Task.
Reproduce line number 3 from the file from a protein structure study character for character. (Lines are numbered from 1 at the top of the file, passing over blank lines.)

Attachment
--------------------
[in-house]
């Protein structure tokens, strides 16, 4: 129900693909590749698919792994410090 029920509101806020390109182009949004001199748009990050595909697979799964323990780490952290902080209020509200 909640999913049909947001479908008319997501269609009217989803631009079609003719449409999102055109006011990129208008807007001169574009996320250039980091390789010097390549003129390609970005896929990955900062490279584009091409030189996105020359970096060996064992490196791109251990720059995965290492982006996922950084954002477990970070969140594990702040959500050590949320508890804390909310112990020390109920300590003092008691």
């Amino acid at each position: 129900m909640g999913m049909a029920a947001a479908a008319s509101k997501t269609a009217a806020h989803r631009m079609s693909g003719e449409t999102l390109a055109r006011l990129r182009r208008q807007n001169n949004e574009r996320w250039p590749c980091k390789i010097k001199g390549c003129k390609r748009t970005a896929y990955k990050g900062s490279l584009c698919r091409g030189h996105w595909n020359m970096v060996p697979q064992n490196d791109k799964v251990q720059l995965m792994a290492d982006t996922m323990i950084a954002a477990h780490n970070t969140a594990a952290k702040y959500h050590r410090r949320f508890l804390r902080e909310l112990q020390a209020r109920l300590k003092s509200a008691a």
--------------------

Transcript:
């Amino acid at each position: 129900m909640g999913m049909a029920a947001a479908a008319s509101k997501t269609a009217a806020h989803r631009m079609s693909g003719e449409t999102l390109a055109r006011l990129r182009r208008q807007n001169n949004e574009r996320w250039p590749c980091k390789i010097k001199g390549c003129k390609r748009t970005a896929y990955k990050g900062s490279l584009c698919r091409g030189h996105w595909n020359m970096v060996p697979q064992n490196d791109k799964v251990q720059l995965m792994a290492d982006t996922m323990i950084a954002a477990h780490n970070t969140a594990a952290k702040y959500h050590r410090r949320f508890l804390r902080e909310l112990q020390a209020r109920l300590k003092s509200a008691a």